– This new technology is going to plough on, for it is, so far, much better than what we have had up to the present time. And it is going to be so much fun! If we now bring about cooperation at a national level, we can suddenly take a massive step forward, says Annette Fagerlund.

With respect to research in general, and in particular in the use of sequencing technology, in the battle against listeria, it may, however in this context be appropriate to quote the legendary words of Sir Winston Churchill:

“Now this is not the end. It is not even the beginning of the end. But it is, perhaps, the end of the beginning.”


Food Micro Control

Control of microorganisms is a major challenge for food producers. Nofima’s strategic programme, Food Micro Control, provides new knowledge and skills for understanding the growth, survival, activity and function of microorganisms in food and food production environments, and is one of ten strategic research programmes in the Food Division. The programmes underpin our long-term knowledge building and are vital if Nofima is to be a leading international business-oriented food research institute

Through this programme, we develop and sustain our microbiological competence in the fields of food safety, ford quality, health and analysis methodology. The programme, in close cooperation with other participants in the food chain, gives Nofima the basic know-how needed to solve the challenges that the food industry faces

The programme has research activities in three principle areas:

1) Bacteria in food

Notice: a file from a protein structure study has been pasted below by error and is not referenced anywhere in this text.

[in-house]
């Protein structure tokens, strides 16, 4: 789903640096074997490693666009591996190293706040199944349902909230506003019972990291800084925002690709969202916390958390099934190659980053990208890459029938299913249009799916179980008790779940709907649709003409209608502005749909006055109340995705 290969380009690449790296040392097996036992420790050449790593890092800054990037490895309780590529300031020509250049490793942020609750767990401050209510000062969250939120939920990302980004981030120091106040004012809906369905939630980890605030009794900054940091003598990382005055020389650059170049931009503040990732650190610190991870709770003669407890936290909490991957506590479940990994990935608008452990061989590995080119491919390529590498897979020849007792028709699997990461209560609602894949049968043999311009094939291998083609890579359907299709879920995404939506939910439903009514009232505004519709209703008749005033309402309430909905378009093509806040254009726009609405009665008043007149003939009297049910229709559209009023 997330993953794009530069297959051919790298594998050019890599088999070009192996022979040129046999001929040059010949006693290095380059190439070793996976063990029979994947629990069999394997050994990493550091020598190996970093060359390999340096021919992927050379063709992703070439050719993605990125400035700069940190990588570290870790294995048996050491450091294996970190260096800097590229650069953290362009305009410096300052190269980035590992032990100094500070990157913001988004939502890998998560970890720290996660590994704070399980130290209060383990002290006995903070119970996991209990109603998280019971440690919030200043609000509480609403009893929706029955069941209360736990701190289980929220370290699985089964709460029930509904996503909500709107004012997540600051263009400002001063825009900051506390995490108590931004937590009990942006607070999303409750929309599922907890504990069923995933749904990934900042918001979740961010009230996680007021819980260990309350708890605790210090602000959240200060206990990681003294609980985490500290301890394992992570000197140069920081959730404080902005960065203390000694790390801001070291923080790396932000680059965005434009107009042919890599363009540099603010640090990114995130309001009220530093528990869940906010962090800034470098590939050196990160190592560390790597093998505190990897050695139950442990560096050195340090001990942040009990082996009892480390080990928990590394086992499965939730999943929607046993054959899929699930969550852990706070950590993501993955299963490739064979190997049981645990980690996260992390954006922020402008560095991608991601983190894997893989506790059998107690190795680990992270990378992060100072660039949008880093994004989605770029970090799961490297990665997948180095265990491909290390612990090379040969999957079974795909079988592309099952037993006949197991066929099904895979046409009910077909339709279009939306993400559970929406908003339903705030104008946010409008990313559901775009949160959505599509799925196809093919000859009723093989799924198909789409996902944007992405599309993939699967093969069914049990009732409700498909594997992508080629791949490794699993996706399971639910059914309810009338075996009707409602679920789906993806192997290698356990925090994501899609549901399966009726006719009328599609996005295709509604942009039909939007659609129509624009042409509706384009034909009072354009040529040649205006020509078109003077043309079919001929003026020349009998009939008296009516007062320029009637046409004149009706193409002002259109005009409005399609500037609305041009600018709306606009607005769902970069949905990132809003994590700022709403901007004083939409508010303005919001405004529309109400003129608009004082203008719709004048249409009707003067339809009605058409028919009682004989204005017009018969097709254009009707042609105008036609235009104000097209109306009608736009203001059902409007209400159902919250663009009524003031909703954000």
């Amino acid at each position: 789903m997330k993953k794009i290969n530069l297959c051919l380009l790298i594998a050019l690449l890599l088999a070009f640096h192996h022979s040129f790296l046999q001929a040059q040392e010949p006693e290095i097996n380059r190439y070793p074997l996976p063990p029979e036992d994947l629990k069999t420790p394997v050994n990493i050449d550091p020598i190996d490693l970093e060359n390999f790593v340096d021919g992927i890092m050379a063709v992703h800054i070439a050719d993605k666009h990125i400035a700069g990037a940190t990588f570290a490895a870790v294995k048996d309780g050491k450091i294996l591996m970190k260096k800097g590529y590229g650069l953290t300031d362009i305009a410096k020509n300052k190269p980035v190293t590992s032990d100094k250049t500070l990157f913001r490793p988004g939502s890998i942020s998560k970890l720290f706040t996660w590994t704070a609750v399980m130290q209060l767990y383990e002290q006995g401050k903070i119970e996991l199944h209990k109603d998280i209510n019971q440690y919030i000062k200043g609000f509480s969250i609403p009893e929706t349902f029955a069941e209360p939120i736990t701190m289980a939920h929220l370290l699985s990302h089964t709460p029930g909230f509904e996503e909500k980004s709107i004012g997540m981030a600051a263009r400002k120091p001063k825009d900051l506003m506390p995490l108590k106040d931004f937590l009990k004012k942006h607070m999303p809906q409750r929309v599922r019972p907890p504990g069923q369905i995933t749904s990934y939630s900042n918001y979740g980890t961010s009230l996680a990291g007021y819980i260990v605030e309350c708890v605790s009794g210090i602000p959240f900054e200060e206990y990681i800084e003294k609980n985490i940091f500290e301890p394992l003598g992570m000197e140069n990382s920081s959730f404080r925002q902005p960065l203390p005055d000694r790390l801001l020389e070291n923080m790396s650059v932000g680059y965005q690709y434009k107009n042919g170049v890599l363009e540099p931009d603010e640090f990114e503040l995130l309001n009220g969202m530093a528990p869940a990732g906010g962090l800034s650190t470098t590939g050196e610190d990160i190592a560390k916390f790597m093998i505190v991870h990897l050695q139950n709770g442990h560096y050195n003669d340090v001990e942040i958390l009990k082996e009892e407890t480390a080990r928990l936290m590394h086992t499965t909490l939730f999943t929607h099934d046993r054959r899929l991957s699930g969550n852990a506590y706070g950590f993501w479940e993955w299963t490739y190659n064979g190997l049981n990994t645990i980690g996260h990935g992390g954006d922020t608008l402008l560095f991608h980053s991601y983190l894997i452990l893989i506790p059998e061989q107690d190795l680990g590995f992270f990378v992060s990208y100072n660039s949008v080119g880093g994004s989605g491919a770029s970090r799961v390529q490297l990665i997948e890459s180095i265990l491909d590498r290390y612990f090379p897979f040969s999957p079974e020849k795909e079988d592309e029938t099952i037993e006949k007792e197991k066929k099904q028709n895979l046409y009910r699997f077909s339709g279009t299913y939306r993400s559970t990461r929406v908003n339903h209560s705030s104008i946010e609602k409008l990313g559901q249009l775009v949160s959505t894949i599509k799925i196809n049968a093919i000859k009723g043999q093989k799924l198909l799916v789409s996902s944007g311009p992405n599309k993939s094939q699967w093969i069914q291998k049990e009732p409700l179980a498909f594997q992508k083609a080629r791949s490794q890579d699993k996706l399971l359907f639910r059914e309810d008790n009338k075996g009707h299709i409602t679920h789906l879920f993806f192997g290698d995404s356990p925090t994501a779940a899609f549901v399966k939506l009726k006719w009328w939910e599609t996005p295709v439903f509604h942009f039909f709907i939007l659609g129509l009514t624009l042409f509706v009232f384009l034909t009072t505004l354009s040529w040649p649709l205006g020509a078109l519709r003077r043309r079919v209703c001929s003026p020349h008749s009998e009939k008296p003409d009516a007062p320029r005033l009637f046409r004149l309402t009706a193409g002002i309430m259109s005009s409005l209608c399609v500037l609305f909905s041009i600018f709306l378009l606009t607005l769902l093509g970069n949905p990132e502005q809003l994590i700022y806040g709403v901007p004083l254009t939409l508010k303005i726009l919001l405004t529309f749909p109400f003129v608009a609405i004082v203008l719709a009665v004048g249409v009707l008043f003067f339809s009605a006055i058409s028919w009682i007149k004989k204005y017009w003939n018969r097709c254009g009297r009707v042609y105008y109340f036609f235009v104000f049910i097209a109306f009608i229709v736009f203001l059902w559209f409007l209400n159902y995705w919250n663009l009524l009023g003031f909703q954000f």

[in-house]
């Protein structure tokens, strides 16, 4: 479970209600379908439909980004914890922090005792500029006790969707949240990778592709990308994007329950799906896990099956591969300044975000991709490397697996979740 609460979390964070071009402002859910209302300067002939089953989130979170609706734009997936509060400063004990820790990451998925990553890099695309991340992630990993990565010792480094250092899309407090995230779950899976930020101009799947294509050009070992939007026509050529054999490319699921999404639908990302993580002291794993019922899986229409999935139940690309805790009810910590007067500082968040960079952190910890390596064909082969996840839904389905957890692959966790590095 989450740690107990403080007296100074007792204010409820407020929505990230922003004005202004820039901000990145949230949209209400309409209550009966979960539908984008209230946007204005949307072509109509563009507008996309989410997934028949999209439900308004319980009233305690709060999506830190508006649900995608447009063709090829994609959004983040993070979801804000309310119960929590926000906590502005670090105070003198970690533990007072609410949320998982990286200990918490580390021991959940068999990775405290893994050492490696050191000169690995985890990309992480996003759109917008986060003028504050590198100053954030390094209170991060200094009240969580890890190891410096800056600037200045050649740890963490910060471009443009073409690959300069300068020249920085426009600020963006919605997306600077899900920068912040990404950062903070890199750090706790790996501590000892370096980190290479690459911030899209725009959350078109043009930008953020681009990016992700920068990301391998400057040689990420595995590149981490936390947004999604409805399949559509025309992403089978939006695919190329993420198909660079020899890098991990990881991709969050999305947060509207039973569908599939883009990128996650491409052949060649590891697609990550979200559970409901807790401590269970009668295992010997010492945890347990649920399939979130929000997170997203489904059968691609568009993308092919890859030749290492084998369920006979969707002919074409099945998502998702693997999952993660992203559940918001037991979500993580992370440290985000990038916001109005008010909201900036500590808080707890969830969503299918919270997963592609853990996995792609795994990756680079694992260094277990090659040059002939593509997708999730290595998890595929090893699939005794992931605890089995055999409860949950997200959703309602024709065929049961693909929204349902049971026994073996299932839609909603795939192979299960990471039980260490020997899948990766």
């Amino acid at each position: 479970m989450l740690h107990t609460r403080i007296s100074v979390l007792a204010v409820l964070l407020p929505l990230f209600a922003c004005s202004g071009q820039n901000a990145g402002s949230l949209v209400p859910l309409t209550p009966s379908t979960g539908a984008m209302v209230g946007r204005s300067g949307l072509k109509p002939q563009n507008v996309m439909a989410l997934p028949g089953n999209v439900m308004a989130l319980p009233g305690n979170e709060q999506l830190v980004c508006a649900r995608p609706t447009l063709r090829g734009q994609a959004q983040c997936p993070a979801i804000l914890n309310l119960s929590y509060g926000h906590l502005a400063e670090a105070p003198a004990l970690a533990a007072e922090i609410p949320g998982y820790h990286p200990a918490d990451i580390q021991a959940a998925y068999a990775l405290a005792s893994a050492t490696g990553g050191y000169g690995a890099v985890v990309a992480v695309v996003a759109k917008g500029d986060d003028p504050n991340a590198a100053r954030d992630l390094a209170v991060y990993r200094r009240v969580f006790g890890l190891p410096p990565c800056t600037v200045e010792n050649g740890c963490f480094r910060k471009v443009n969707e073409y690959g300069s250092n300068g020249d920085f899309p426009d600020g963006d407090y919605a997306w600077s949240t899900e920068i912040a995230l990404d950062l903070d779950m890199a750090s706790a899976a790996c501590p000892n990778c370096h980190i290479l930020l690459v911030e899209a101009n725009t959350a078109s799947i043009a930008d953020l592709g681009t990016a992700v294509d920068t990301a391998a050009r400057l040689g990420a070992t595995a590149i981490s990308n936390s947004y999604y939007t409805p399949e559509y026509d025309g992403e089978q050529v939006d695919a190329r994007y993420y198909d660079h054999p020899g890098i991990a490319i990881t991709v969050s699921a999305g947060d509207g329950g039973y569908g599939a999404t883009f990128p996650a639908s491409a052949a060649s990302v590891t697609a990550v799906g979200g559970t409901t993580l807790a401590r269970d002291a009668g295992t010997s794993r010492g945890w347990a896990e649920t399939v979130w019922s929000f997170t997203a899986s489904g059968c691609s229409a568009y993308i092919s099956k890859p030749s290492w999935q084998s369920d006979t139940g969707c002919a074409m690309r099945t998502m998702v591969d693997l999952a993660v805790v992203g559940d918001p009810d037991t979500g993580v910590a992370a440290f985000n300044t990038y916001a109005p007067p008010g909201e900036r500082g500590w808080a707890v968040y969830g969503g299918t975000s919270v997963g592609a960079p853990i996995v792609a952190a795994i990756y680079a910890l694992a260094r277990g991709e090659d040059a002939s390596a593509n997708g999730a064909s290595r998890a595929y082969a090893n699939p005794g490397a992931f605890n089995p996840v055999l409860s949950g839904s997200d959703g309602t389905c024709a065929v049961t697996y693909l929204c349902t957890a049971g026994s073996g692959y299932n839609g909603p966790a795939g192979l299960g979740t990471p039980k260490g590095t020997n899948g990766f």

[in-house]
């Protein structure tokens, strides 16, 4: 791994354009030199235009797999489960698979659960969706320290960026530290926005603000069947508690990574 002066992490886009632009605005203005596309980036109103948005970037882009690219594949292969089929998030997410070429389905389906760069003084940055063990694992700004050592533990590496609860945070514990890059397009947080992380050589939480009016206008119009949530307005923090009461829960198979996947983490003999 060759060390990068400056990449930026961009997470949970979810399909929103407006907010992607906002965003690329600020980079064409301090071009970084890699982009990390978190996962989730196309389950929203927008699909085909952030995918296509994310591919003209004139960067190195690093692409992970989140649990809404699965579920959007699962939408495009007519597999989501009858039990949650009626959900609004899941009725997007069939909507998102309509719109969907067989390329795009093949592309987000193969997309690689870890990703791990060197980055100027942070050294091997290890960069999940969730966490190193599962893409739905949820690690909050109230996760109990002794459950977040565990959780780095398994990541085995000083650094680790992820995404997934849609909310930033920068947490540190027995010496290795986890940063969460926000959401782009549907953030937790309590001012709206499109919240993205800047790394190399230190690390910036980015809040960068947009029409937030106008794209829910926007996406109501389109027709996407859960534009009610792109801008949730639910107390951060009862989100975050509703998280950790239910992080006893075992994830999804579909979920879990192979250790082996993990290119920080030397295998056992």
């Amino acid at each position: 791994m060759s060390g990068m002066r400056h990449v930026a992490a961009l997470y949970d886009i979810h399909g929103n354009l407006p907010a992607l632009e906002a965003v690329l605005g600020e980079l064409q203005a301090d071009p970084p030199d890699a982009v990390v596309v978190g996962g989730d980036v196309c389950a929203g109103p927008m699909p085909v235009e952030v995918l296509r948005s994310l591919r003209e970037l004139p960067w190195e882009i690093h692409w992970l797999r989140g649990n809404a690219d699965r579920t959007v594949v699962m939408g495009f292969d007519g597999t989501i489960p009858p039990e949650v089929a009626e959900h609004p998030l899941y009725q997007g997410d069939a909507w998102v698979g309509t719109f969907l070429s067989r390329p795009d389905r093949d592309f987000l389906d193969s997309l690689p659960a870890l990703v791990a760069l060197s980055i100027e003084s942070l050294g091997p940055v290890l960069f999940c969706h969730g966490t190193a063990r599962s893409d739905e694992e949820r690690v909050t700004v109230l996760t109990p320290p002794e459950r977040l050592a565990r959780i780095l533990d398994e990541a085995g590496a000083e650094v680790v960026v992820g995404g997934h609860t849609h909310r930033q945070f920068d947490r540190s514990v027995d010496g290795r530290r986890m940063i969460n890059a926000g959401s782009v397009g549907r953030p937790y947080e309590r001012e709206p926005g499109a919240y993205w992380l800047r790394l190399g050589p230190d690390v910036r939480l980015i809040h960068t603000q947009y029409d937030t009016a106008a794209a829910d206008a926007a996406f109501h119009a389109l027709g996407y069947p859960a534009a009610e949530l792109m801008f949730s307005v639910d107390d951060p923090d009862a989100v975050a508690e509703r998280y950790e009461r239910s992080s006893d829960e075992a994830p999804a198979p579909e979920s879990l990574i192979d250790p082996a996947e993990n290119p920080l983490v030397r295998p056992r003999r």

2) Bacteria in the production environment

3) Method platform for molecular analyses of microorganisms

Annette Fagerlund works on biofilm and sequenced listeria strains in a three-year project funded by Research Funding for Agriculture and the Food Industry (FJM formerly FFL), the Technical Committee for Industrial Detergents and Disinfectants and Bama Gruppen AS. In this work, bacteria strains from two terminated projects financed by FJM and the Fisheries and Aquaculture Research Fund are used.

Listeria monocytogenes:

  • L. monocytogenes is an environmental bacterium that is found “all over the place” – in soil, water, fish, meat, fruit and vegetables.
  • The bacterium can cause listeriosis; an extremely serious disease with a 20-30 per cent mortality rate. The risk groups are, in particular, people with impaired immune systems, elderly over the age of 65 and pregnant women.
  • Almost 100 per cent of human cases of the disease are caused by food that is contaminated with L. monocytogenes.
  • Risk products include long shelf-life, cold stored products where listeria can grow.
  • A large amount of resources is used to control and to combat the bacterium.
  • L. monocytogenes have significant health-related, social and financial consequences.

Source: Norwegian Institute of Public Health, the Norwegian Veterinary institute and Nofima

Whole genomes sequencing (WGS)

  • By way of sequencing, one gets access to the genetic code in a genome. The composition of the genome determines the microbes’ identities and characteristics.
  • Whole genomes sequencing provides fast and cost-effective generation of large quantities of sequence data.
  • Large quantities of data results in the need for analysis methods and analysis competence.

 Food safety and quality